Dante Alighieri (1315-1318) - 880 

Dante Alighieri (1315-18)

Universally regarded as the greatest poet of the Middle Ages, Dante Alighieri was born in Florence in 1265 into a family of the lower nobility.a He spent his youth acquiring writing skills and serving as a citizen soldier. Although he entered a conventional arranged marriage, Dante was deeply attached to a Florentine lady, Beatrice, whom he idealized as the fulfillment of human love.b Her death in 1290 provoked a spiritual crisis in Dante's life. He plunged into the study of theology and philosophy; we know he was taking classes at the Franciscan convent school of Santa Croce in 1291.c Dante also became increasingly involved in the political life of the commune, a risky undertaking. During most of the thirteenth century the Guelph (pro-Papal) and Ghibillene (pro-Imperial) parties were engaged in a bitter struggle for control of the city, the Guelphs finally emerging victorious in 1278. However, over time they split into two rival factions: the "White Guelphs," to whom Dante belonged, insisted on maintaining the autonomy of the commune, whereas the "Black" faction wanted Florence to submit to the overlordship of the Papacy. In 1300 Dante was elected as one of the six priors or magistrates of the city, but when the "Blacks" staged a coup in 1302, he was sentenced to perpetual exile.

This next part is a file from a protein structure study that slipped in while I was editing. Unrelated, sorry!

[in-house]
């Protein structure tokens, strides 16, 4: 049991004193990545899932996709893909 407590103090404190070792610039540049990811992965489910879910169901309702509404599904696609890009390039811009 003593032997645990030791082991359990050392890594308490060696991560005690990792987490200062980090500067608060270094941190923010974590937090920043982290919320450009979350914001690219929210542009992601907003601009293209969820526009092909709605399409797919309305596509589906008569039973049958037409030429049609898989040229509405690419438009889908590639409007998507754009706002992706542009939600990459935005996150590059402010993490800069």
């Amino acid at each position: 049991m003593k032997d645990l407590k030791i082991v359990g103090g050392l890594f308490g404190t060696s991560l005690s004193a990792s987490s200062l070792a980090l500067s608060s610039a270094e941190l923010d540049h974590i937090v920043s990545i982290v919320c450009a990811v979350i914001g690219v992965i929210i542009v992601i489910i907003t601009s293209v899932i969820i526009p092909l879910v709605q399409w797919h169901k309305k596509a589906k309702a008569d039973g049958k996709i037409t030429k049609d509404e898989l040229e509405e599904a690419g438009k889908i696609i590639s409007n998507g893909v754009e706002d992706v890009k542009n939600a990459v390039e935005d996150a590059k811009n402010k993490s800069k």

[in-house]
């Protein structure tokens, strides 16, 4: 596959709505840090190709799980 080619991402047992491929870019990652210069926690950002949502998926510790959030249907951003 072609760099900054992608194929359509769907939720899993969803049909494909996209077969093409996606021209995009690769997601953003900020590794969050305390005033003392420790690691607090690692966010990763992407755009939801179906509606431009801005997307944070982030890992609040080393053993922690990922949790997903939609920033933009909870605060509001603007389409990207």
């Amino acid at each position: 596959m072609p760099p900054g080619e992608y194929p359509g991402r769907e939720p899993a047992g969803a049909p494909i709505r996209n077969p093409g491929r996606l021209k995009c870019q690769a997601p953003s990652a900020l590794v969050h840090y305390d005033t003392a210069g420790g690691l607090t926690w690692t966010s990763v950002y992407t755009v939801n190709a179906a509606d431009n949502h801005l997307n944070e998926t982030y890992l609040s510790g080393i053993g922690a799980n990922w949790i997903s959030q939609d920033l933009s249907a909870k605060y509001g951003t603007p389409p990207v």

Although Dante never gave up his attempts to return to Florence, he devoted the last twenty years of his life chiefly to writing. He began his masterpiece, The Comedy, given the epithet "divine" by later generations, around 1308. Cantos I-XVII of the Paradiso section, in which his portrait of Francis occurs, most likely were composed during Dante's stay in Verona (1315-18). His last years were spent in Ravenna, where he completed The Comedy shortly before his death in 1321. Dante was buried in the church of San Francesco in that city. The Comedy's is the drama of Dante's own personal faith journey, but also the story of Everyman's pilgrimage to God.d Dante is first taken to hell, gaining a knowledge of the dimensions of sin; then, in purgatory, he comes to understand the stages of human repentance and conversion. Finally, in the Paradiso, as Beatrice guides Dante through the nine heavenly spheres, he describes how the earthly pilgrim comes to center attention on attaining God

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Francis of Assisi: Early Documents, vol. 3, p. 880

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